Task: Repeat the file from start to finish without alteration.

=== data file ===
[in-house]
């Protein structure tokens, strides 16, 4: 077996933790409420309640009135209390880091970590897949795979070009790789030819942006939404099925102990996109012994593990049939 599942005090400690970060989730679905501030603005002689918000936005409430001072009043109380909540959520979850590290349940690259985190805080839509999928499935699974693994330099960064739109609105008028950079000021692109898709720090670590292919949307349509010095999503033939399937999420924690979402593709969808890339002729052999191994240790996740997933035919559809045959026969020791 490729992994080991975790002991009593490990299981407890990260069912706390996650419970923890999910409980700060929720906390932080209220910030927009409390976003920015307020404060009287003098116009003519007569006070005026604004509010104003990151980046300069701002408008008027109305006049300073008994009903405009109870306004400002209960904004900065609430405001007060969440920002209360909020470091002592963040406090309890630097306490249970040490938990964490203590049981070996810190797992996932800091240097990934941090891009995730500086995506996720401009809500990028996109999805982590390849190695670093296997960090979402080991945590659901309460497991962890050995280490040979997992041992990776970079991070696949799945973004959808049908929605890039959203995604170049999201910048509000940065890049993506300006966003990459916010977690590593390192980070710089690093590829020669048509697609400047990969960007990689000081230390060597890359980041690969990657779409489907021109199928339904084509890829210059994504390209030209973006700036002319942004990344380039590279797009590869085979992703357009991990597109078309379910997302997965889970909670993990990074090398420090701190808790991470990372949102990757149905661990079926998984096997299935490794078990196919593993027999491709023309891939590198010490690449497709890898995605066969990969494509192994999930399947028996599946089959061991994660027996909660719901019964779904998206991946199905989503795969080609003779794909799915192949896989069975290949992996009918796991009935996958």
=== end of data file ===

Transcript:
[in-house]
């Protein structure tokens, strides 16, 4: 077996933790409420309640009135209390880091970590897949795979070009790789030819942006939404099925102990996109012994593990049939 599942005090400690970060989730679905501030603005002689918000936005409430001072009043109380909540959520979850590290349940690259985190805080839509999928499935699974693994330099960064739109609105008028950079000021692109898709720090670590292919949307349509010095999503033939399937999420924690979402593709969808890339002729052999191994240790996740997933035919559809045959026969020791 490729992994080991975790002991009593490990299981407890990260069912706390996650419970923890999910409980700060929720906390932080209220910030927009409390976003920015307020404060009287003098116009003519007569006070005026604004509010104003990151980046300069701002408008008027109305006049300073008994009903405009109870306004400002209960904004900065609430405001007060969440920002209360909020470091002592963040406090309890630097306490249970040490938990964490203590049981070996810190797992996932800091240097990934941090891009995730500086995506996720401009809500990028996109999805982590390849190695670093296997960090979402080991945590659901309460497991962890050995280490040979997992041992990776970079991070696949799945973004959808049908929605890039959203995604170049999201910048509000940065890049993506300006966003990459916010977690590593390192980070710089690093590829020669048509697609400047990969960007990689000081230390060597890359980041690969990657779409489907021109199928339904084509890829210059994504390209030209973006700036002319942004990344380039590279797009590869085979992703357009991990597109078309379910997302997965889970909670993990990074090398420090701190808790991470990372949102990757149905661990079926998984096997299935490794078990196919593993027999491709023309891939590198010490690449497709890898995605066969990969494509192994999930399947028996599946089959061991994660027996909660719901019964779904998206991946199905989503795969080609003779794909799915192949896989069975290949992996009918796991009935996958």